“So I will be clear at the outset: God does not feel as we do. God does not think as we do. We use such language because we are human beings. But the poetic language of Scripture in such matters becomes something utterly misleading and delusional when codified into the principles of theology. And they can become the stuff of deep neurosis and psychotic delusion in the minds and hearts of the weak.
There is no psychology of the Divine.
When I was a child I was taught that grace was ‘God’s unmerited favour.’ It sounded theological, and, understood in a certain manner, it was correct. But like all psychological descriptions of God, it fails to adequately say what must be said. God does not have an ‘attitude.’ ‘Favour’ and ‘disfavour’ are images that carry a theological meaning, but they mislead if understood in a literal manner.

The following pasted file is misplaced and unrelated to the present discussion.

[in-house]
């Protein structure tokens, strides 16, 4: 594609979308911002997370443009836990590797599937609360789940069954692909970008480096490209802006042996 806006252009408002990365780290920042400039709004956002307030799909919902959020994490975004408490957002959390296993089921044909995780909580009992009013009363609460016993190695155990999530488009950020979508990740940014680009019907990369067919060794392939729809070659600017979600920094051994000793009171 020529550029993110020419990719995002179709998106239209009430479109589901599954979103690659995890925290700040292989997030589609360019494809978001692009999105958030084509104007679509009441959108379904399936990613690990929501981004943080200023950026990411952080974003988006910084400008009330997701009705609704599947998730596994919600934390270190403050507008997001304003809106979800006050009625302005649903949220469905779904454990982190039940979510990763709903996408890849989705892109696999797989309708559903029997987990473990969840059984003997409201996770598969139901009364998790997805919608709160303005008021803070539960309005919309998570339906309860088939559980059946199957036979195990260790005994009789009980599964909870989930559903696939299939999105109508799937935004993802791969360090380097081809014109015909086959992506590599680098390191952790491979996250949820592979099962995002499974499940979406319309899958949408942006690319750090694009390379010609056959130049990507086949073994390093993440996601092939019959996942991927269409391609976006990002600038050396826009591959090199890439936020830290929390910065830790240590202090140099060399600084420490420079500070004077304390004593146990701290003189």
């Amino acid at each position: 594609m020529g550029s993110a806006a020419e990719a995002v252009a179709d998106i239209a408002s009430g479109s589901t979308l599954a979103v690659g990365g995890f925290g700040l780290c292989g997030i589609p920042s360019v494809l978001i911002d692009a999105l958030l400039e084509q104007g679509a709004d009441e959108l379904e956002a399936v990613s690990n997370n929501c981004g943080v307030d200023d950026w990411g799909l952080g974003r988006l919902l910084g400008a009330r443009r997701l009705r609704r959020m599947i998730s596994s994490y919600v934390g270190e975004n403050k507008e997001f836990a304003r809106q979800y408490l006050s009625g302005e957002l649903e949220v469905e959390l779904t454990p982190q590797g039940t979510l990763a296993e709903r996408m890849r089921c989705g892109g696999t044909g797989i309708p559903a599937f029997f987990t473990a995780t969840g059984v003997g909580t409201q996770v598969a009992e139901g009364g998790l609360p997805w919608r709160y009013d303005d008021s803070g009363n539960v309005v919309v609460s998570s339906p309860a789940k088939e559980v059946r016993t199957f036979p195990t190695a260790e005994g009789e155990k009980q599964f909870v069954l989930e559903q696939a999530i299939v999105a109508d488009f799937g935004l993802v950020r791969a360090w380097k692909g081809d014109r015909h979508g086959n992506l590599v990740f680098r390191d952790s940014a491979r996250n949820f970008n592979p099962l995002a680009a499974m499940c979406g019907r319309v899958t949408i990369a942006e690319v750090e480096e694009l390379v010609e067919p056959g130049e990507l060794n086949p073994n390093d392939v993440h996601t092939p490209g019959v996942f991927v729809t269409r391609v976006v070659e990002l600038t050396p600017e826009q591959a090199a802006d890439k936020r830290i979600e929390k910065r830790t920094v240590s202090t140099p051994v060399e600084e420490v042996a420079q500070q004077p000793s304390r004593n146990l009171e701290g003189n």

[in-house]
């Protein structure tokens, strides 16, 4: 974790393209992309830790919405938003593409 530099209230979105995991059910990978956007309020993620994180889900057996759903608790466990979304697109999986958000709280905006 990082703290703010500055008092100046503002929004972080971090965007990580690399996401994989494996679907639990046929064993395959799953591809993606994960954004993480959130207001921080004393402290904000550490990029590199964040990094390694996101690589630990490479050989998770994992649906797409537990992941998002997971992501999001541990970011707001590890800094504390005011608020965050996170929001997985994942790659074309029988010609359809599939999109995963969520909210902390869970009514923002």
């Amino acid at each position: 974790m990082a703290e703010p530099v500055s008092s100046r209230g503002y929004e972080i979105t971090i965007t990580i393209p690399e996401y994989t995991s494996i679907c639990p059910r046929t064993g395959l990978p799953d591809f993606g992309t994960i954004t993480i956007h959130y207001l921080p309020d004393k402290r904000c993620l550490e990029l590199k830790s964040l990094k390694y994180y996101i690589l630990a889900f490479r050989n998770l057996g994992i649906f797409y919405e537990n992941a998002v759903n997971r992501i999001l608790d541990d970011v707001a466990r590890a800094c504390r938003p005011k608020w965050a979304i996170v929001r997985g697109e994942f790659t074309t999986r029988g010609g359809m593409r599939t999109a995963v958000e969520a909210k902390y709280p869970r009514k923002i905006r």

Orthodox teaching declares that grace is ‘uncreated.’ By this it means that grace is nothing other than God Himself. It is God’s Life or the Divine Energies. Grace is the action of God in the world, in my life and within my being. And grace is not God’s actions apart from God (simple effects), but the acting of God in the world. And God is His acting.”